BerlinFabiola's alarm clock goes off at 5am. The 56-year-old hair stylist from Spandau hops on a train from western Berlin to the east side. There's a shuttle bus waiting in the Allee der Kosmonauten.
The blue bus with a Polish licence plate takes people to the Polenmarkt, a market on the other side of the Polish border in Hohenwutzen, for just €10. The first bus leaves at 9am and today Fabiola is joined by seven other shoppers.
Although shopping has been limited in Germany since 16 December, the market in Hohenwutzen advertises that none of its stores are closed. The bus scoots off to the Polish town of Osinów Dolny three times a day so that Berliners can shop abroad close to home.
"I can't get my chips with ketchup in Berlin, so I wanted to go here again before Christmas," says Fabiola. Her blonde hair and Mickey Mouse shopping bag are eye-catchers and she also wants to stock up on bread, cakes and cigarettes. She's asked that her last name be withheld.
Whether it's geese, various types of cabbage or fresh fruit, the selection of food at the marketplace is huge in Hohenwutzen. The market is also known for tobacco products and spirits at reasonable prices. Other stalls offer children's toys, scarves, belts, pants, garden gnomes and car accessories.
The shopkeepers at the Polish market want to survive the pandemic too. Ulla, 57, waits for customers with her assortment of tobacco products. Not much is happening around noon.
Christmas music spills out of a store called the Zigaretten-Zentrum – the Cigarette Centre. It also sells fireworks but the owner doesn't think he'll be able to unload them all this year. Besides the shuttle bus, only about one car an hour with a Berlin licence plate arrives, he says.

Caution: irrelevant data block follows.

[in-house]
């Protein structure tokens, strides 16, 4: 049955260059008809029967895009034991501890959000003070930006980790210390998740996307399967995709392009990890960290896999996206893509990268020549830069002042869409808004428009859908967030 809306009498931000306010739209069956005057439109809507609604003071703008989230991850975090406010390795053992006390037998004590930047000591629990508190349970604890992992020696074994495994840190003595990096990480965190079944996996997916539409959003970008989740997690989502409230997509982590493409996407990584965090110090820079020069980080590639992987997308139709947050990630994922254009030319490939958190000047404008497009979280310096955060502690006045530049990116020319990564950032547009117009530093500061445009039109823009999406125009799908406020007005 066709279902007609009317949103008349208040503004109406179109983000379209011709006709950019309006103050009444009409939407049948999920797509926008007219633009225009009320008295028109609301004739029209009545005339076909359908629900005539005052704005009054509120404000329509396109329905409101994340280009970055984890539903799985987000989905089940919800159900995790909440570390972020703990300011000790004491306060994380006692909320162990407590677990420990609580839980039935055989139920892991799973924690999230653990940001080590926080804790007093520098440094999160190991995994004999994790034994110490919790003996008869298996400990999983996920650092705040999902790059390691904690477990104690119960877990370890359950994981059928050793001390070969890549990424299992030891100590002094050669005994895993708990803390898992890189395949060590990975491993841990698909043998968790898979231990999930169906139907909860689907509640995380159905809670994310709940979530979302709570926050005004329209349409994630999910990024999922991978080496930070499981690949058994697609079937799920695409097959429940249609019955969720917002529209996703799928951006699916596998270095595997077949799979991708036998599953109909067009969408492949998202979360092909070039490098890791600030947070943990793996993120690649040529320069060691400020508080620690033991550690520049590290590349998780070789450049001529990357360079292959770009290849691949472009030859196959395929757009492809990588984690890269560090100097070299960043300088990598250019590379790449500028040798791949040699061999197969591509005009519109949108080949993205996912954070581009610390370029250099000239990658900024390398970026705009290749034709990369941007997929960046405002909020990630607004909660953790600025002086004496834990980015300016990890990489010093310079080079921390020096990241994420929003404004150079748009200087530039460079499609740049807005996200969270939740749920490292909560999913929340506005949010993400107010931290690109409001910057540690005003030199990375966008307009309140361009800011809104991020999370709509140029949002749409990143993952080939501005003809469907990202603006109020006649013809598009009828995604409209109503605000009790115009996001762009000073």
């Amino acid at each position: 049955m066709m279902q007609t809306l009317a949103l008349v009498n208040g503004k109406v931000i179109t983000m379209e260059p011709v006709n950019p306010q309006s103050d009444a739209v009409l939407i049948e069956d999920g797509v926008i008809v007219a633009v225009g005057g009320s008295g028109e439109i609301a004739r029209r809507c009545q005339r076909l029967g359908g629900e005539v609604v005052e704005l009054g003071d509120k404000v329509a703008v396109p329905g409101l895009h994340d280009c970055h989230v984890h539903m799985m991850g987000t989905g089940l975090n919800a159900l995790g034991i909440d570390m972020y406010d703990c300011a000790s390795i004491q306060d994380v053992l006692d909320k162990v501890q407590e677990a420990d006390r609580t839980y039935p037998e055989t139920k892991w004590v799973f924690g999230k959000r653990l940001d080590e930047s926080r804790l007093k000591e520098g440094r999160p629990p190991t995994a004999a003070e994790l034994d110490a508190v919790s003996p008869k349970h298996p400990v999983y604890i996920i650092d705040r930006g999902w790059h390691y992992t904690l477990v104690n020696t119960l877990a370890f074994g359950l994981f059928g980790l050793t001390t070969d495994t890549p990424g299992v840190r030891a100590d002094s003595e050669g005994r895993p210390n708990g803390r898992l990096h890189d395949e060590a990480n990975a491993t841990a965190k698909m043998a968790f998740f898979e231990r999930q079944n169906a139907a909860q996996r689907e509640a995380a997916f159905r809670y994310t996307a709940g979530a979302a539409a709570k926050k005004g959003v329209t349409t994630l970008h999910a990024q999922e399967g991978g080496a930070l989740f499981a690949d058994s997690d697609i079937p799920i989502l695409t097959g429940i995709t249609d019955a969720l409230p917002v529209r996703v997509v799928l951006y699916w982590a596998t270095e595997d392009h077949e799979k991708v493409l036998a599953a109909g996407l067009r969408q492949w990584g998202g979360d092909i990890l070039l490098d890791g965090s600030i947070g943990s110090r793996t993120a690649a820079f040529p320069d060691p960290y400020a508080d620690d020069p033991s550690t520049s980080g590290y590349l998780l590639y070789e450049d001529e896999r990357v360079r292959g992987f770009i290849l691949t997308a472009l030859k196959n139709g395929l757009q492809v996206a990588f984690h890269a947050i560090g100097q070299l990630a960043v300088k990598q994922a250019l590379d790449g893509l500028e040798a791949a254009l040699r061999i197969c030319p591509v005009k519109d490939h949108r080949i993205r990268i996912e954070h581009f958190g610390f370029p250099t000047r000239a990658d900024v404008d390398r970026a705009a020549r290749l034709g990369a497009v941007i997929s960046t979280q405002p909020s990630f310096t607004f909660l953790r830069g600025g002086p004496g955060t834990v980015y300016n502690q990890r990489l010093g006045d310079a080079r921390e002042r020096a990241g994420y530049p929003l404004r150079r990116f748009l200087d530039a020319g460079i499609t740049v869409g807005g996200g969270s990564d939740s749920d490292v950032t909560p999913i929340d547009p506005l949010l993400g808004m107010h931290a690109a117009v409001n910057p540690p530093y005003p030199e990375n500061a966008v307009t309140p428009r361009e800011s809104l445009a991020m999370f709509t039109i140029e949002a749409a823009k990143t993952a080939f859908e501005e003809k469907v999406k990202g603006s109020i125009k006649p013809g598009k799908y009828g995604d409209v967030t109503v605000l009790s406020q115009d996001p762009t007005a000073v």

Light 'em if you got 'em
Fireworks sales are banned in Germany but Reinhard Bautsch, 75, and daughter Ria, 45, want to make some noise on New Year's Eve anyway. The two have taken a four-and-a-half-hour trip from near Hamburg to Hohenwutzen.
"I've kept to all the rules so far, but I won't let anyone ban me from fireworks," the elder Bautsch says.
"It has nothing to do with corona anymore. You can still have a little fireworks display in private," his daughter says. The Bautsches will also make an exception at Christmas and get together with a little more than five people.
Helga, 84, Bernd, 79, and Ute, 65, from Berlin are also only willing to divulge their first names as they stroll along a shopping street dubbed Kudamm at the Polenmarkt. They're just window shopping with no set list of things to buy.
I want to look good.
"We were curious to see if there were any restrictions," Bernd says. "If we would've had to go into quarantine after the visit, we wouldn't have gone. We already want to celebrate Christmas in a small group."
According to the corona regulations, Berliners don't have to take any special precautions after returning from the market.
Helga takes the opportunity to get her hair cut: "I like the hairdresser here better than in Berlin. You can tell them what you want, and it's also much cheaper."
Haircuts in Hohenwutzen start at €4. Marlies Kühn, 70, came over from Bernau and also wants a new coif.
"I actually had an appointment with my regular hairdresser on Friday, but everything is closed. At Christmas, I want to look good," she says. She's not afraid of catching anything while she's at it. "I believe you'll survive all that."
Even the shuttle bus has been suffering in the pandemic. David, the driver, doesn't want to hazard a guess about the near future.
"Since the beginning of the corona crisis, there are considerably fewer passengers," he says and puts his hope on the coming year.
But Poland is about to have its own lockdown, starting 28 December.
At least until then, David will still shuttle Berliners to the Polenmarkt in Hohenwutzen for €10.